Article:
You are encouraged to begin to think about potential topics for your dissertation early in the year in discussion with your course tutors. You will develop an initial proposal by the end of term 2 before being assigned to a supervisor. During term 3 you will work with your supervisor to develop and bring your dissertation to completion. Supervision can take place in a range of formats (for example, face to face, online, or by phone). You will be responsible for working out a plan for supervision early in the process. 


  • Term 2: Beginning and Developing Your MA Publishing Dissertation
  • Term 2: Developing a Dissertation Proposal
  • Term 3: Work-in-Progress Dialogue: Exchanging and Refining Ideas
  • July and August: Two Optional Dissertation Cafés

Learning activities and teaching methods (given in hours of study time)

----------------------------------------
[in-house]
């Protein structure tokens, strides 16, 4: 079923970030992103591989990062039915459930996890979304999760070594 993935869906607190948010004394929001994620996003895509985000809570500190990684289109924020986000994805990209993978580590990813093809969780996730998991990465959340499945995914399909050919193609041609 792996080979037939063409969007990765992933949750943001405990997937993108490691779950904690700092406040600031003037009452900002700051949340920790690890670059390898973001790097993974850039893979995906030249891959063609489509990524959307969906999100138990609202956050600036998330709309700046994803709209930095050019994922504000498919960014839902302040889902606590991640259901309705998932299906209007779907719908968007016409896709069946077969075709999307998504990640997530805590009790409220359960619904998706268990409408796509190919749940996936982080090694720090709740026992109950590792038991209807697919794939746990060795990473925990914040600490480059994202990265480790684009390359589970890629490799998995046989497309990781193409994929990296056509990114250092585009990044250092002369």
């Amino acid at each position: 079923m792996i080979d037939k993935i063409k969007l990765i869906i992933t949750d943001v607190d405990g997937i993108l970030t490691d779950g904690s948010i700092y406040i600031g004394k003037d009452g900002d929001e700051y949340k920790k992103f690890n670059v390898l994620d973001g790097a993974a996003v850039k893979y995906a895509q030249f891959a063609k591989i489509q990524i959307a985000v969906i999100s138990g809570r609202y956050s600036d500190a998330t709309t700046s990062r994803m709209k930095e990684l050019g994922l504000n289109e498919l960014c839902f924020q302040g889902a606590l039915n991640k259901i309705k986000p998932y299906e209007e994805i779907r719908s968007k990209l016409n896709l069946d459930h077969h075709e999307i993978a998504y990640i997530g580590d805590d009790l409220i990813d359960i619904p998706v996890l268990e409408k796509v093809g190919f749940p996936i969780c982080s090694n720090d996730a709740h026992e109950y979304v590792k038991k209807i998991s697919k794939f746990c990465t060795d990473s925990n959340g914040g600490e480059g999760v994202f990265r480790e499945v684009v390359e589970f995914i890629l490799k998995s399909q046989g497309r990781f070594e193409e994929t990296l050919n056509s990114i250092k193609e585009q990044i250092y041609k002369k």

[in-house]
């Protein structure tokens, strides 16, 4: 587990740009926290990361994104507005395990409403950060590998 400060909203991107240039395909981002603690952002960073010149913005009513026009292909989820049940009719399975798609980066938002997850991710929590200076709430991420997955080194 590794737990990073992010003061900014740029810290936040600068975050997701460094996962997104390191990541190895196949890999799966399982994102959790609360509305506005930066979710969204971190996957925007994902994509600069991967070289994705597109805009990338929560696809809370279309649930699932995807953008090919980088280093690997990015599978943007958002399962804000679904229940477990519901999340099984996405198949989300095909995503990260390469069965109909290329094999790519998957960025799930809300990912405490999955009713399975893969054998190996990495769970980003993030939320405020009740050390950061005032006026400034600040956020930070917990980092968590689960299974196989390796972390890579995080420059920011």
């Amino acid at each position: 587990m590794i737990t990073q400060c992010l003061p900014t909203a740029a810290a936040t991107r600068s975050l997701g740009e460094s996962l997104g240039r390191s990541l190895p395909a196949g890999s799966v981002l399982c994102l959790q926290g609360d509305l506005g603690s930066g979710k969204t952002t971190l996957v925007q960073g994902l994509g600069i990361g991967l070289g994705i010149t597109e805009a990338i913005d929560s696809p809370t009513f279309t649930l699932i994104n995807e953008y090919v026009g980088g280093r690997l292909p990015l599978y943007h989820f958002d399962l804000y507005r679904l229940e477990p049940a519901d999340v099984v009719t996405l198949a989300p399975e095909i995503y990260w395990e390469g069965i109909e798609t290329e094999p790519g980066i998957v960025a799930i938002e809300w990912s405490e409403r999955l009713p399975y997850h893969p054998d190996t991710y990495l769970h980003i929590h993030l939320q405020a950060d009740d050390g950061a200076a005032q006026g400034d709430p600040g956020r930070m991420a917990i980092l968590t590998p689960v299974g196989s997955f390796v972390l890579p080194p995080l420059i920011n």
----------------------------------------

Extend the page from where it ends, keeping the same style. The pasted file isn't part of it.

Scheduled Learning and Teaching ActivitiesGuided independent studyPlacement / study abroad

Details of learning activities and teaching methods

CategoryHours of study timeDescription
Scheduled learning and teaching12Workshops
Scheduled learning and teaching3Supervisions to be arranged by students
Guided independent study585Research, reading, and preparation of dissertation

Formative assessment

Form of assessmentSize of the assessment (eg length / duration)ILOs assessedFeedback method
Extended proposal / plan and written extract5000 words1-10Written feedback with tutorial follow up
Presentation10-15 minute presentation1-10Staff and peer feedback

Summative assessment (% of credit)

CourseworkWritten examsPractical exams

Details of summative assessment

Form of assessment% of creditSize of the assessment (eg length / duration)ILOs assessedFeedback method
Either: Research dissertation (100%)10015000 words1-10Written feedback
Or: Publishing project with critical reflection (100%)0Project / portfolio: equivalent of 10000 words Critical reflection: 5000 words1-10Written feedback

Details of re-assessment (where required by referral or deferral)